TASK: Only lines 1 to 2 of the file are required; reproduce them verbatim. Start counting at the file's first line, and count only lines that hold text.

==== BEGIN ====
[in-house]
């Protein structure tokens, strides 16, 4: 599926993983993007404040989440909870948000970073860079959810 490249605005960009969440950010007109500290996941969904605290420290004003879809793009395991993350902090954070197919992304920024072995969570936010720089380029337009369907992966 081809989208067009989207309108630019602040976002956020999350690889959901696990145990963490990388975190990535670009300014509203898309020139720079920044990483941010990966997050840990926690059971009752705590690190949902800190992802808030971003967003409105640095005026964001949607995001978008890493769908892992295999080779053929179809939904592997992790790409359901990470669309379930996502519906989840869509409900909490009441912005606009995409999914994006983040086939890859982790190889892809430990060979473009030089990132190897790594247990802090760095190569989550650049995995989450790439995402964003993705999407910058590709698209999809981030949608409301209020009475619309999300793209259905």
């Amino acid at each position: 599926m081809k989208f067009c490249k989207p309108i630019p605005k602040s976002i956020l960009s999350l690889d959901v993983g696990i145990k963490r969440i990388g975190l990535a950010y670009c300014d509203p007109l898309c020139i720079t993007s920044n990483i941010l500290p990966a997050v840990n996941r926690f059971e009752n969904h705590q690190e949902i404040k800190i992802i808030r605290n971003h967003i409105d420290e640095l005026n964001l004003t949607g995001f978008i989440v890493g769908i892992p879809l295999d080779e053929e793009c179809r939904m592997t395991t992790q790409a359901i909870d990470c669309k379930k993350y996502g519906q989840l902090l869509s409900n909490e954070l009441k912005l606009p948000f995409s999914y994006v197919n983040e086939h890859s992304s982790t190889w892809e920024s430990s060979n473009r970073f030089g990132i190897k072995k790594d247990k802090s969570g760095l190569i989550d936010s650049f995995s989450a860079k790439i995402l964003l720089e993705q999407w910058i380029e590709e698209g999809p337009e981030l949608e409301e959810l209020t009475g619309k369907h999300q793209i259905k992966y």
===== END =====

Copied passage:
[in-house]
């Protein structure tokens, strides 16, 4: 599926993983993007404040989440909870948000970073860079959810 490249605005960009969440950010007109500290996941969904605290420290004003879809793009395991993350902090954070197919992304920024072995969570936010720089380029337009369907992966 081809989208067009989207309108630019602040976002956020999350690889959901696990145990963490990388975190990535670009300014509203898309020139720079920044990483941010990966997050840990926690059971009752705590690190949902800190992802808030971003967003409105640095005026964001949607995001978008890493769908892992295999080779053929179809939904592997992790790409359901990470669309379930996502519906989840869509409900909490009441912005606009995409999914994006983040086939890859982790190889892809430990060979473009030089990132190897790594247990802090760095190569989550650049995995989450790439995402964003993705999407910058590709698209999809981030949608409301209020009475619309999300793209259905």